However, given the contracts that have been handed out to other players at similar spots of their career, the Cubs didn’t really get much of a bargain here. Thanks to MLBTradeRumors extremely useful Extension Tracker, we can identify five other players with similar levels of service time who were also going to qualify as Super-Twos, meaning that they got an early bite at the arbitration apple and were due for larger raises earlier in their career. Going back to 2008, here are the players who signed multi-year deals as Super-Twos with between 2-3 years of service time:
|Player||Age||Avg WAR||Years||Dollars||Team Options|
Age represents their first season covered by the extension, while average WAR is their career total prorated to either 600 PA or 180 IP, depending on whether they are a hitter or a pitcher. Hamels and Lincecum decided to take shorter deals that would not delay their free agency, and their 2012 performances show the relative benefits and costs of betting on their own future performance. Hamels came out far ahead of where he would have otherwise, while Lincecum might regret not taking a long term deal when he had the chance.
Among those who did sign away free agent years, though, it is interesting that there’s a nearly perfect linear increase in terms of years and dollars with each each extension. Cano got 4/30, Gonzalez got 5/40, Bruce got 6/50, and Castro has got 7/60 – in each case, the guaranteed dollar amount went up by $10 million for each additional year added on. And, note the relationship between length of deal and age – including the team options, the contracts for Bruce, Cano, and Castro all end after their age 30 season despite the fact that they signed them at different ages. Bruce and Cano were coming off better seasons than what Castro has posted this year, but he had youth on his side, which is why (along with inflation, anyway) he got more guaranteed money than either one.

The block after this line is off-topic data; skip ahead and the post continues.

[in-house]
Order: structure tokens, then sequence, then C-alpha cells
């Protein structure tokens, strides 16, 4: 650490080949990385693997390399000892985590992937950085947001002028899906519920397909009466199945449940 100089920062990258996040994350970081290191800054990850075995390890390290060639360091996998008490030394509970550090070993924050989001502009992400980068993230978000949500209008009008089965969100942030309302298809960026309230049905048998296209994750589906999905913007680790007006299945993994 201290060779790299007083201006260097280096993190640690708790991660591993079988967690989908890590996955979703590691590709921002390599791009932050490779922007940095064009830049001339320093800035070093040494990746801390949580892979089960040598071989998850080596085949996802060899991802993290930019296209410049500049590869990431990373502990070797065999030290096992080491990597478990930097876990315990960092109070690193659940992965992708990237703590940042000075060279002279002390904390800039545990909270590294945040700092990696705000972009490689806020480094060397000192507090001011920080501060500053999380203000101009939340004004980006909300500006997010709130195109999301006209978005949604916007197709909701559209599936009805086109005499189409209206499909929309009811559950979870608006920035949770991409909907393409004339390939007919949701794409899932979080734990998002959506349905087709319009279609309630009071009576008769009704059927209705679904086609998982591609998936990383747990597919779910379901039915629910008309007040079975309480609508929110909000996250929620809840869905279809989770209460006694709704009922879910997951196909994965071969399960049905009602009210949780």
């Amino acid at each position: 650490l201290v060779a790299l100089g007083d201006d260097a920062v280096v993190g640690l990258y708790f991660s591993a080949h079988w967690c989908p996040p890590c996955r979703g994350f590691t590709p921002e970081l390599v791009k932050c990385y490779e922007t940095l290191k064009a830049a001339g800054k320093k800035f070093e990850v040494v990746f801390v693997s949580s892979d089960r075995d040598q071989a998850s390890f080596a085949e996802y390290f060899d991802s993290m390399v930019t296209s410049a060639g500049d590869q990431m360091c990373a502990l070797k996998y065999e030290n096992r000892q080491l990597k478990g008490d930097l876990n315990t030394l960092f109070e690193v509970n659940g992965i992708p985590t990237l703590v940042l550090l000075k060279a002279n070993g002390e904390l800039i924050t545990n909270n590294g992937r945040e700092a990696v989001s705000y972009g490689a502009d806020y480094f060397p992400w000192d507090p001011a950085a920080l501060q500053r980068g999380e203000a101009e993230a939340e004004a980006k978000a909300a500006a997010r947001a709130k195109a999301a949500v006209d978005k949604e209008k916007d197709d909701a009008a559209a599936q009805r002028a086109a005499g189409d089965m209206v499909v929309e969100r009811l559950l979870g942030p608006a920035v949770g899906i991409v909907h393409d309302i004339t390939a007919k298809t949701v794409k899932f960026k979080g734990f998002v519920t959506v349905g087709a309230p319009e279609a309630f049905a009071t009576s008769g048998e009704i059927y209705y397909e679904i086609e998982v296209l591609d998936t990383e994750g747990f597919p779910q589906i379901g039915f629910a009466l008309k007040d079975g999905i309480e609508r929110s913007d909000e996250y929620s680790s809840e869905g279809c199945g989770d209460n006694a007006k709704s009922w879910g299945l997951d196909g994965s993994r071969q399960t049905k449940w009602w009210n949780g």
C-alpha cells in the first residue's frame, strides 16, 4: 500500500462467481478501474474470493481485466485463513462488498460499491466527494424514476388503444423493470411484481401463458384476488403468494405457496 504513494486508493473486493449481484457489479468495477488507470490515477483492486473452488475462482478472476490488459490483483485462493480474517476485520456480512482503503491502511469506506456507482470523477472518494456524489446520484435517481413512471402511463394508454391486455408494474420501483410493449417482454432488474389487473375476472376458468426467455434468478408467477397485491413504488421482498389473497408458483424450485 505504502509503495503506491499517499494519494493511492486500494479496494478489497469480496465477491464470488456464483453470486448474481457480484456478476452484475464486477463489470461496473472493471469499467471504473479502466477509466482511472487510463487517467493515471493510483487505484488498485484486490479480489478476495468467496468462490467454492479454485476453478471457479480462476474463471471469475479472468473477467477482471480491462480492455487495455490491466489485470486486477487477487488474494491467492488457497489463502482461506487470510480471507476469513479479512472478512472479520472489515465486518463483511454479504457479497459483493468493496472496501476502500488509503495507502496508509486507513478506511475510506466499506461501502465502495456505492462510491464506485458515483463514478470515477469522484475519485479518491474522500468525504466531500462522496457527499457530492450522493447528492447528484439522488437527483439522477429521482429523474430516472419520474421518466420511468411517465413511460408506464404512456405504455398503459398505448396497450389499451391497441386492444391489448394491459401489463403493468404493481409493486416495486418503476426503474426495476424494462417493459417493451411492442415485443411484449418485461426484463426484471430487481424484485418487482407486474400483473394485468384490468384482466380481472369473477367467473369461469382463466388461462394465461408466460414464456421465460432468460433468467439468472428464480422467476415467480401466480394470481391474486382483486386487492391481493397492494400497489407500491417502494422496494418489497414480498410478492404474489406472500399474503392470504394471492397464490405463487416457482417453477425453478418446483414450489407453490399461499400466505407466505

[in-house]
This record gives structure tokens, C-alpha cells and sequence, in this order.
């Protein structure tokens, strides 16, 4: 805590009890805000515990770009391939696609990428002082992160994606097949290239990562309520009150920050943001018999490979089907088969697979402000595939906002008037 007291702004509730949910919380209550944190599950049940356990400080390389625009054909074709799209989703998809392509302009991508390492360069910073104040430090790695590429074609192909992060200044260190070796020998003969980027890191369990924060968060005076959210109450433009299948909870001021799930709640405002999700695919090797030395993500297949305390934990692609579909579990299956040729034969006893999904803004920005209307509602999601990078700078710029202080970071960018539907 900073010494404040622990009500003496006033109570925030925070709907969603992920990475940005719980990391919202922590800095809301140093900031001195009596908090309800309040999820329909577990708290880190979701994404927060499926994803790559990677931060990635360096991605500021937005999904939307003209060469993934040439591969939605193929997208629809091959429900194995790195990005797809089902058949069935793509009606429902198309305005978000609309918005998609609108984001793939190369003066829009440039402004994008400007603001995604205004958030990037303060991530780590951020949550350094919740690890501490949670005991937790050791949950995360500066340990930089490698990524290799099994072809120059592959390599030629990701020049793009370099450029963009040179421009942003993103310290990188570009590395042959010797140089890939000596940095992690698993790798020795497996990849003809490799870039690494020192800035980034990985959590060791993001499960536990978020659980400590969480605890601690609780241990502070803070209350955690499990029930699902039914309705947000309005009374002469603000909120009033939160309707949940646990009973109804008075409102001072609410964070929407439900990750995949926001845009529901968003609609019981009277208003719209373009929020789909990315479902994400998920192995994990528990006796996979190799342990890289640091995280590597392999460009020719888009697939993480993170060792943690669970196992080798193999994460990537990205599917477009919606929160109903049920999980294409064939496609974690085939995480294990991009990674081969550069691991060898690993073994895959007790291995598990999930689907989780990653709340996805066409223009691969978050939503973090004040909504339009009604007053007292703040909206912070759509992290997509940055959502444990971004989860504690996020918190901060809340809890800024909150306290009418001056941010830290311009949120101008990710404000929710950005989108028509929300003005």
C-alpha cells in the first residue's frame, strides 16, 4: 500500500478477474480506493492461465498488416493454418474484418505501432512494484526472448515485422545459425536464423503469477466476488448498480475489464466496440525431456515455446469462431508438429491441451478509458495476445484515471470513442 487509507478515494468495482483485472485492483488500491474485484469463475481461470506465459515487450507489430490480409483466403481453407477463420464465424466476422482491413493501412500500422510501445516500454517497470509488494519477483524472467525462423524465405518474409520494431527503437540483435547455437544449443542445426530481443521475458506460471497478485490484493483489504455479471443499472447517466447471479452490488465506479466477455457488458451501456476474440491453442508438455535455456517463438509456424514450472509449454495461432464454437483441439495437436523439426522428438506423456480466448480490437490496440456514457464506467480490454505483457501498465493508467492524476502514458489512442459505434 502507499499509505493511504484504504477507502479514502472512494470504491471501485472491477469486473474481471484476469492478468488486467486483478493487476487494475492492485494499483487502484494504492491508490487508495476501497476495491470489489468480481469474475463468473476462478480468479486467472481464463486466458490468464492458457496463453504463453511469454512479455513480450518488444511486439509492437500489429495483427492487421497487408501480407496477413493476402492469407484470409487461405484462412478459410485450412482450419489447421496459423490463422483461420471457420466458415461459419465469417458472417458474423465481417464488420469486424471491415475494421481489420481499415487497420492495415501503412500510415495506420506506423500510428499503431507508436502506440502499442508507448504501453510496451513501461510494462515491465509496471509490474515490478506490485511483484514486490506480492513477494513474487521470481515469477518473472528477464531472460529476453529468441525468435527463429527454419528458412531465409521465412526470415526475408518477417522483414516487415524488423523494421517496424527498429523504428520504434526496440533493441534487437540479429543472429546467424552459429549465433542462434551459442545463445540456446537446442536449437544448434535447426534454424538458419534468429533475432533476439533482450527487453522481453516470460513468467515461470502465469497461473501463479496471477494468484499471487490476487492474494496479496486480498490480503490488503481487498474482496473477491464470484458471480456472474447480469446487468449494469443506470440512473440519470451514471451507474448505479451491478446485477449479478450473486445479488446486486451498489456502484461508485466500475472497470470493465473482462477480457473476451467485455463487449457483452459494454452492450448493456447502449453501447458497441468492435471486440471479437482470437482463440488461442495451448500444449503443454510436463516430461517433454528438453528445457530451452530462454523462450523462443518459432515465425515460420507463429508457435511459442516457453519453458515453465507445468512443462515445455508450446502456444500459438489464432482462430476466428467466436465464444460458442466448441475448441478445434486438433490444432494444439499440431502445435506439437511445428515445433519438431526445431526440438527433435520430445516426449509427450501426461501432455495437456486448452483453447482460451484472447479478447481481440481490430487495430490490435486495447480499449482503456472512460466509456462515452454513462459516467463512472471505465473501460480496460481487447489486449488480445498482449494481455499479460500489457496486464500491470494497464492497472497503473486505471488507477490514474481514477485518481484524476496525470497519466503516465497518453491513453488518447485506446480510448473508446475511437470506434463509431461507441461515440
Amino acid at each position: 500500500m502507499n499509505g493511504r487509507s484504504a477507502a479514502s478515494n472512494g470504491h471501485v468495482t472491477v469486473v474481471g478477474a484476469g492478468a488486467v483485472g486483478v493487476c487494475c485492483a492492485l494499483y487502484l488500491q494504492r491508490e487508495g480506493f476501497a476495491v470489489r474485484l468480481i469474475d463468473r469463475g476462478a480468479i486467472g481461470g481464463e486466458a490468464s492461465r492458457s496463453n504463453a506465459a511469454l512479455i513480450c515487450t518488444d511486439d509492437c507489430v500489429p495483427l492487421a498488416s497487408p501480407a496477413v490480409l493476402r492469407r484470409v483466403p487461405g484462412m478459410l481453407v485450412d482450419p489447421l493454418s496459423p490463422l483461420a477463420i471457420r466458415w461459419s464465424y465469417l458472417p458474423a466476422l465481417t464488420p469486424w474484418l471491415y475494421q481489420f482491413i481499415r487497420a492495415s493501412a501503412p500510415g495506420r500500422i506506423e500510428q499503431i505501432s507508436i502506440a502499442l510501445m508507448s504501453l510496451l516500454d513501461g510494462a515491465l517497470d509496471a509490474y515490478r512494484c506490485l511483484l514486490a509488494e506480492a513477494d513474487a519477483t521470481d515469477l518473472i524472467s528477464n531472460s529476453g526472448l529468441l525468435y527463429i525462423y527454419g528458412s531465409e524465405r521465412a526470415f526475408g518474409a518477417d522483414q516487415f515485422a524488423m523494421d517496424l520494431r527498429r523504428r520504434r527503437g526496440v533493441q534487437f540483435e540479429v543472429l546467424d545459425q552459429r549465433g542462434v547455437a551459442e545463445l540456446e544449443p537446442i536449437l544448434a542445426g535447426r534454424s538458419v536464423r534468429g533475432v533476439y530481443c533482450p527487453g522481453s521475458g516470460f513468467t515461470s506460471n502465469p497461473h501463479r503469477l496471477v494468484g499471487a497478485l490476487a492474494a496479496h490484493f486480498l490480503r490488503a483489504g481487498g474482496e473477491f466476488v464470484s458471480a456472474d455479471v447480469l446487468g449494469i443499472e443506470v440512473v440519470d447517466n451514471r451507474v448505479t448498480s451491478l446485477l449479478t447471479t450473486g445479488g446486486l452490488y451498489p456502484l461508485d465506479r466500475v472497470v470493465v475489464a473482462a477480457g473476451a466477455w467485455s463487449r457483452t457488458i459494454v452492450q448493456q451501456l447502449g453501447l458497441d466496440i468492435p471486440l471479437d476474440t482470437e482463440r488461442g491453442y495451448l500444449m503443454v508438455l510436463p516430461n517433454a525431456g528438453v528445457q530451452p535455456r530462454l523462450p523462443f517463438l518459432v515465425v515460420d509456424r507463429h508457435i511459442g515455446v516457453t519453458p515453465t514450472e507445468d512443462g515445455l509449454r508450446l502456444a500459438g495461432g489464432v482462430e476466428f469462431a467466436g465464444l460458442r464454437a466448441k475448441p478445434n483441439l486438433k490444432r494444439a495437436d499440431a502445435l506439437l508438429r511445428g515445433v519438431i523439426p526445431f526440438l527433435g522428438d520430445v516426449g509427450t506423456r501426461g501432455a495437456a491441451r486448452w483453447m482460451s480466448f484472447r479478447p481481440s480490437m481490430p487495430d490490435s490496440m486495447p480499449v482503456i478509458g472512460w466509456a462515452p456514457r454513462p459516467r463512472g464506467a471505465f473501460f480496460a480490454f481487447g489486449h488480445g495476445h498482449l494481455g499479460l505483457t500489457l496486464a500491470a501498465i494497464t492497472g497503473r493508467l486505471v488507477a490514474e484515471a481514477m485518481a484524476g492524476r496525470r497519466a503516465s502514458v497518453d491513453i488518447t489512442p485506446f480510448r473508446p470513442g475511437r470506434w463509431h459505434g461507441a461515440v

The other notable takeaway from these contracts? You probably don’t want your best young players qualifying for Super-Two status. For comparison, both Justin Upton and Andrew McCutchen also signed long term extension for $51 million over six guaranteed years with a little over two years of service time under their belts when they signed the deal, and both were coming off substantially better seasons than what Castro has put up this year. Castro got more guaranteed money than either one despite being an inferior player because of that extra year of arbitration eligibility.
Had Castro been called up a couple of months later in 2010, he would have been looking at another year of near-minimum salary, and would have been negotiating from a significantly reduced amount of leverage. If you look at the deals signed by the like of Alexei Ramirez and Dustin Pedroia, you’ll notice that Castro’s Super-Two status probably got him an extra $10 to $20 million over the life of the deal.
The Cubs can’t undo the service time clock, so they were faced with a decision to do this now or wait until he has a breakout season and then try to lock him up at a higher price. History says that breakout is probably coming, so as long as Castro didn’t need that future paycheck to serve as a motivational tool, they were probably wise to get this deal done now. The combination of Super-Two status and his exceptionally young age just didn’t do them many favors when negotiating, however, and Castro ended up pretty well compensated relative to other players in a similar situation. Now the Cubs just have to hope that the expected breakout comes sooner rather than later.